Pleasant Rowland’s invention was a gesture of caring and stewardship toward girls, just like Ruth Handler’s, but one inspired, significantly, by a vision of past restoration instead of future liberation. The American Girl way of life, while not weak or conventionally feminine, isn’t “progressive,” in any literal or figurative sense, either. If nothing else, it seems that being a progressive, the new term of art for the American liberal conscience, must mean being forward-looking, and having a love of the perfectible and unknown future over the flawed but known past.
Revisited from the vantage point of American Girl in our time, there is something brave and touching in the otherwise unremarkable fact that Handler entrusted girls with a sexy, adult woman doll, as if female sexuality were nothing to fear or dread, as if girls could play with it, in many senses—as if imagining being a grown-up woman in the future might be more beguilingly unfettered and boundless than playing at being an eternally pre-teen and sexually latent historic dead girl.
But I get the sense that American Girl succeeds precisely because it reconciles competing impulses of a confused moment, which is what every idea, person, or object that charms us manages to do. It’s a moment when the middle and affluent classes who name their girls Isabelle and buy them American Girl dolls want to embrace and nurture girls’ success and growing clout, while de-clawing that success of the currently unpopular (even politically unmentionable) feminism that secured and defends it. They want girl power for their daughters, but they want girl power that is softer, and not so socially objectionable or polarizing.
I have only a son, but if I had a girl I would probably hope privately for a similar resolution, or comfort, for her. Few parents aspire after all to have children who grow up to be at social loggerheads, or subversive—even if we do dream for them of the opportunities and ambitions that politically or socially subversive acts often obtain for us in the first place.
What’s in a name or a doll, though, you might be thinking. Certainly, these artifacts on their own are harmless enough. But it seems to me that like any other worthwhile relics, the shared antiquarian feminist manner in name and doll encapsulates a more consequential social drift.
Consider a cultural paradox that in some ways mimics the feminist antiquarian style: Girls and women are succeeding in school and the economy at a time when popular views of gender roles and differences are more conservative, even retro, than they have been for some time. Nature over nurture, for example, has been a resurgent gender ideology for many years, most widely and popularly distilled in the mega-bestseller Women are from Venus, Men are From Mars and other defenses of “natural” female and male roles and female roles. Single-sex public schools and classes are back in vogue, a 19th-century model of sex-segregated schooling revived as a cause among wealthy American patrons of girls’ education such as Ann Tisch, benefactor of the Young Women’s Leadership schools.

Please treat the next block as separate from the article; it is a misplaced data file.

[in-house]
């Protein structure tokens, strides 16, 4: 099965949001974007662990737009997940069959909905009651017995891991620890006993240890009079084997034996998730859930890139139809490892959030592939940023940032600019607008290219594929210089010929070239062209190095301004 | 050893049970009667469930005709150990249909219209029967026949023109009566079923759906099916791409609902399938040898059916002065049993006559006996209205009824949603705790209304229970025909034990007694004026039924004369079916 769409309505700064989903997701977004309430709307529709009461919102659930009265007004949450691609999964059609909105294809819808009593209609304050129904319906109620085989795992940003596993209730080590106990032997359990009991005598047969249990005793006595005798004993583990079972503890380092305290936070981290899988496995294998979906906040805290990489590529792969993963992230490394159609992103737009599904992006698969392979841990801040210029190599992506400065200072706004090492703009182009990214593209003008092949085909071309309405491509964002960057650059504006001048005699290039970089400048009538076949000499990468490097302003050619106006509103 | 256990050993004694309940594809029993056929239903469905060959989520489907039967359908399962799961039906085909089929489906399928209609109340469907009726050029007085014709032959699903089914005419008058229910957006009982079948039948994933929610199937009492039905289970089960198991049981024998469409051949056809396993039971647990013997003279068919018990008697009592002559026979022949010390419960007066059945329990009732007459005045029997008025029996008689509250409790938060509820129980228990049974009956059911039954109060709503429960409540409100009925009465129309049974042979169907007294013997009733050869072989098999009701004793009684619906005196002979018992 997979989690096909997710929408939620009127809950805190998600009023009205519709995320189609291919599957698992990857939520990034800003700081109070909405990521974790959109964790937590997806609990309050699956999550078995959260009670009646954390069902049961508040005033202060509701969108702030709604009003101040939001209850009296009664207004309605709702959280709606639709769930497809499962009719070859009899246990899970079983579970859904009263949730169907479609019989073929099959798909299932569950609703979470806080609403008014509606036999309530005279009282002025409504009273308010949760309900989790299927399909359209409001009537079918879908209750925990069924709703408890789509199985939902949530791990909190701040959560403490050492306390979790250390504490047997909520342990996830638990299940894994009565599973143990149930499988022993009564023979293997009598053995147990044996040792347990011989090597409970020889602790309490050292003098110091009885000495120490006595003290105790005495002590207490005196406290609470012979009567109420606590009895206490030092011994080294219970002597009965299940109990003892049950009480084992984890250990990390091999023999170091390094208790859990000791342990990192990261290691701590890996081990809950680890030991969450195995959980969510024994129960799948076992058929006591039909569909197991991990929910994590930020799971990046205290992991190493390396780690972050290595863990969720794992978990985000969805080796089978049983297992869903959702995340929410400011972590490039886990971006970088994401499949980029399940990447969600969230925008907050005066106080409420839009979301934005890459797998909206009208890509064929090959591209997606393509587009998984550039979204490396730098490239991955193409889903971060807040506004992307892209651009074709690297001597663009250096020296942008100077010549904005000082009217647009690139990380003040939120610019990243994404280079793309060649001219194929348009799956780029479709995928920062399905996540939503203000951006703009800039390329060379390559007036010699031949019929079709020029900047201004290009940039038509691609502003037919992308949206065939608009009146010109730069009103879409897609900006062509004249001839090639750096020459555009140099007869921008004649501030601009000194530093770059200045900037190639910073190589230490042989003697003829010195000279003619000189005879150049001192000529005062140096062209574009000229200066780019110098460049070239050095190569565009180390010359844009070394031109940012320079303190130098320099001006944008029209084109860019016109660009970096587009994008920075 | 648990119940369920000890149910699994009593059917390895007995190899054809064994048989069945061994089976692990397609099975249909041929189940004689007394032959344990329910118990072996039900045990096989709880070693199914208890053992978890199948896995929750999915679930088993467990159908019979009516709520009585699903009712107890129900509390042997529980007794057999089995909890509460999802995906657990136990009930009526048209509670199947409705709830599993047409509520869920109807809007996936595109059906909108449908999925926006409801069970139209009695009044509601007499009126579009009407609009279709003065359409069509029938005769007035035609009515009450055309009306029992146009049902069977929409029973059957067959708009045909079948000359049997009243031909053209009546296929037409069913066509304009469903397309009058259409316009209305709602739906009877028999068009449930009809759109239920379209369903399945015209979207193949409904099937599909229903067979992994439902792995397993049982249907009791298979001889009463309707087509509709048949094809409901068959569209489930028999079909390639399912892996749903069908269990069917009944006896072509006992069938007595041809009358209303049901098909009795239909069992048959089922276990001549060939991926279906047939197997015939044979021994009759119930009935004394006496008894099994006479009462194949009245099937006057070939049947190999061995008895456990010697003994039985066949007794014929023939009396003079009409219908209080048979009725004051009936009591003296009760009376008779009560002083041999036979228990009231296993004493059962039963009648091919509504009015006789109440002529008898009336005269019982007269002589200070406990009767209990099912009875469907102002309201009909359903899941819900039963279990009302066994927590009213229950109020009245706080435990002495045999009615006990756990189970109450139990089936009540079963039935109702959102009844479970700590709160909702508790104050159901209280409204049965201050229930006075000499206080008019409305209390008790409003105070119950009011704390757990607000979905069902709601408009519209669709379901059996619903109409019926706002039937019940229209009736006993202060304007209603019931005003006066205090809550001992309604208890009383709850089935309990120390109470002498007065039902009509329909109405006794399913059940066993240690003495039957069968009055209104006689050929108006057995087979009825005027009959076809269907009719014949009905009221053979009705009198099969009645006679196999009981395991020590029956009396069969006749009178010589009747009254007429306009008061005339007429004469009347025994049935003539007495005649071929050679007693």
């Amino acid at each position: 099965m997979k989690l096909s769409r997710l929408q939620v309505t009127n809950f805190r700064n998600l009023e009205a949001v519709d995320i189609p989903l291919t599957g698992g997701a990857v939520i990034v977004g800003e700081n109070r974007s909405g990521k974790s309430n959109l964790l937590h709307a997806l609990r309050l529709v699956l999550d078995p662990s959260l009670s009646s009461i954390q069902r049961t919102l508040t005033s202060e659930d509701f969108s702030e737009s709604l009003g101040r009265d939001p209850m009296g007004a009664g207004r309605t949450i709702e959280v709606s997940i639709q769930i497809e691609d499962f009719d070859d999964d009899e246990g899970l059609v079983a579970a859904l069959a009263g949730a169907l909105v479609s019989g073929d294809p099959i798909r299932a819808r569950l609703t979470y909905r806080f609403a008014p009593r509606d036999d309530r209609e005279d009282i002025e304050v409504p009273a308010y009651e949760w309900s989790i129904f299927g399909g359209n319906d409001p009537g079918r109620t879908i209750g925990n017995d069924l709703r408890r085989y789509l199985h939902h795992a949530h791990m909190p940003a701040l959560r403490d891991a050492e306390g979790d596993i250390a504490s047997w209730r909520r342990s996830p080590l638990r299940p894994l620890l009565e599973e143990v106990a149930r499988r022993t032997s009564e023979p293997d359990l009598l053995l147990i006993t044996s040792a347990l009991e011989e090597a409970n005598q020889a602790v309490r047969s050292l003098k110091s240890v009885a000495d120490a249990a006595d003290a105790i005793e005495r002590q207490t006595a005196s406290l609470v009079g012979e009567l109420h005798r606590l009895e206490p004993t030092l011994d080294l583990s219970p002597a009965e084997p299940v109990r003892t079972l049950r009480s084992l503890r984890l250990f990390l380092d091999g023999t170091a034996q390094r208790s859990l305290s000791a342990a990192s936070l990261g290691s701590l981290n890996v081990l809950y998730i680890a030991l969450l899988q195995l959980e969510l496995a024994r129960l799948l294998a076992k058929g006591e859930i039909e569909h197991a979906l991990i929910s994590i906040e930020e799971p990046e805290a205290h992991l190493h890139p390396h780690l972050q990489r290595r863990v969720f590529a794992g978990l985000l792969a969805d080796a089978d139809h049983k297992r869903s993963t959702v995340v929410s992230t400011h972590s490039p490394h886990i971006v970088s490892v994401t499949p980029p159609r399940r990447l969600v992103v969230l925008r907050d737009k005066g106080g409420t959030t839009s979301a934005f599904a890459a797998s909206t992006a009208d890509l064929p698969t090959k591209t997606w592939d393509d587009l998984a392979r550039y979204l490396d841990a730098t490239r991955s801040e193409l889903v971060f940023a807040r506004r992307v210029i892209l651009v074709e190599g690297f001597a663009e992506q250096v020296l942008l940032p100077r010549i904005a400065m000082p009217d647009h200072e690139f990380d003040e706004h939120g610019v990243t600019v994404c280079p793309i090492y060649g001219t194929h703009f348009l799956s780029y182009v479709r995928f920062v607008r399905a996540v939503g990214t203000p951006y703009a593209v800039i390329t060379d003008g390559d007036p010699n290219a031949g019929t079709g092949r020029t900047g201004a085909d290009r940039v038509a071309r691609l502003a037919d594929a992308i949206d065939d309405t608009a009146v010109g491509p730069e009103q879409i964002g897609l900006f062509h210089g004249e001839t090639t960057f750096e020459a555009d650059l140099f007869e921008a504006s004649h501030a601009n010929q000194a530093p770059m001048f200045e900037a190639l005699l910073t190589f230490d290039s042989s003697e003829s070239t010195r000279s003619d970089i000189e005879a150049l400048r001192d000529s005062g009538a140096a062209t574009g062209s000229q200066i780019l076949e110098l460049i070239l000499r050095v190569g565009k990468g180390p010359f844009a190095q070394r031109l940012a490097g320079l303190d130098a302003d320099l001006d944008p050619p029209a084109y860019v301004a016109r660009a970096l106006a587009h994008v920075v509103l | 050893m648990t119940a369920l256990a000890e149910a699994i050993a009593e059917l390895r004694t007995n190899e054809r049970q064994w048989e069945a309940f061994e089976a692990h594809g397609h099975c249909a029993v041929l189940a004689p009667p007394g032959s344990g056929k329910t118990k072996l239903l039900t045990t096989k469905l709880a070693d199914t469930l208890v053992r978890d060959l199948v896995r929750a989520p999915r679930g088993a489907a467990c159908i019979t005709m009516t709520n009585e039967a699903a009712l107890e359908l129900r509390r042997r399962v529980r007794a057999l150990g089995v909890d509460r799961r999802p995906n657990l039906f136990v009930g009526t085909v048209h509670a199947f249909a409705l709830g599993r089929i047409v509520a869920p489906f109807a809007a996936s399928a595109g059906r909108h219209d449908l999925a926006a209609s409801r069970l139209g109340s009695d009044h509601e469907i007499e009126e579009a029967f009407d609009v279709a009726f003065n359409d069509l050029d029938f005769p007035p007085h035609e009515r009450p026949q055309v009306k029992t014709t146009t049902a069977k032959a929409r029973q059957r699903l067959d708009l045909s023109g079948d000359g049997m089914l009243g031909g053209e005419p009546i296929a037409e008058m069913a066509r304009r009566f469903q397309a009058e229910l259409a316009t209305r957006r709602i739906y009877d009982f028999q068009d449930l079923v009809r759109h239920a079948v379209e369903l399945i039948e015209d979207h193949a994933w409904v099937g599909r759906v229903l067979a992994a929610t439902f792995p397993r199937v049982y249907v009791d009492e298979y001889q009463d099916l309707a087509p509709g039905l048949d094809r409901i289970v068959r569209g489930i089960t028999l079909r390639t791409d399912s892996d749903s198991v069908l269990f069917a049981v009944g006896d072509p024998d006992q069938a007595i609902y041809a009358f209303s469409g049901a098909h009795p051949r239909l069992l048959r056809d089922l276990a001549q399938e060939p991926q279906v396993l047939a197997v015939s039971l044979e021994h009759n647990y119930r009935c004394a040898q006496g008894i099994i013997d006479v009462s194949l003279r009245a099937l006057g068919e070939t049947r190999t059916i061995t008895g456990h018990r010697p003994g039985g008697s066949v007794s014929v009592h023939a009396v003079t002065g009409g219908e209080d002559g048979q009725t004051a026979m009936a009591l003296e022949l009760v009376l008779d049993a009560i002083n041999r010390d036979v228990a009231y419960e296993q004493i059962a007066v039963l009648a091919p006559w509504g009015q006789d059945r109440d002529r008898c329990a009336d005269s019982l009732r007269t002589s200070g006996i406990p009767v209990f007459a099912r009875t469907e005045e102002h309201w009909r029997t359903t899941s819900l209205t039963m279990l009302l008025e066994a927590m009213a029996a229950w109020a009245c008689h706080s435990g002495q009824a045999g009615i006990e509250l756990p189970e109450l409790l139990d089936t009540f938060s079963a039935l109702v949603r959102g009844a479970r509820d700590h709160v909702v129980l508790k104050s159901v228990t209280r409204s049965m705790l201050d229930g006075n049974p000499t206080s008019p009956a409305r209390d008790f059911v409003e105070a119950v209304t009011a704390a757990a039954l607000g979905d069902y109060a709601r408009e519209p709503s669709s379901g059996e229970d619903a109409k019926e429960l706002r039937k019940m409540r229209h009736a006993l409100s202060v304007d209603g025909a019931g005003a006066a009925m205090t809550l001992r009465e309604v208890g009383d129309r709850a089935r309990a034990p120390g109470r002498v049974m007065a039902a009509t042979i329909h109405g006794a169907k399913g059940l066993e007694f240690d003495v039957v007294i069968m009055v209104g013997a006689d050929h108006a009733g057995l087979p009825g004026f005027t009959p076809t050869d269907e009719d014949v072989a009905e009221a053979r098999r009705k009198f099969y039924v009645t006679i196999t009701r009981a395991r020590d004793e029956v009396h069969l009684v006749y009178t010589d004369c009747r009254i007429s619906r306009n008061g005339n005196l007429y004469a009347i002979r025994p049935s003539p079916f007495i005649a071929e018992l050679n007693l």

Likewise, ideas about motherhood, staying at home and “opting out” of the workforce in western cultures are more retro and domestically tethering than they were three decades ago. And young women’s newfound earning power and academic clout hasn’t made them more sexually bold or confident in their own skins: attitudes toward sexuality among college-age women are more timid and hesitant than they were even twenty years ago, according to historian of sexuality Dagmar Herzog. In the popular imagination, the nineteenth-century idea of natural sex differences in thought and cogitation has been gently refurbished even in vernacular brain science, oxymoronic as such a thing may sound. An emblematic book on cogitation has the simple, declarative title, Boys and Girls Learn Differently!
On the one hand we’ve soared ahead and, on the other hand, we’ve seen the gains given back, or at least softened and undercut in their power, by antiquated cultural fashions that revive pre-feminist attitudes about everything from sex difference to neurology.
In short, imagine a world in which girls and women are powerful without being powerful. That is the antiquarian feminist mannerism.
“Who’s Felicity Merriman, a friend of yours?” I asked a weedy, garrulous neighborhood girl (an Emily) some time ago, before I first encountered Rowland’s brainchildren. Felicity! A strange neo-Puritan girl’s name, I thought to myself.
Emily plays soccer and aces her classes and interacts confidently with the children on her street like the lawyer—or the vet, or the doctor—that she wants to be when she grows up. I know her mother and it would be fair to say that she wants her daughter to live the feminist dream while fitting in amiably to an anti-feminist moment. It’s not an unusual dream.
Emily giggles and tells me, no, Felicity’s her Revolutionary War doll. She’s an American Girl.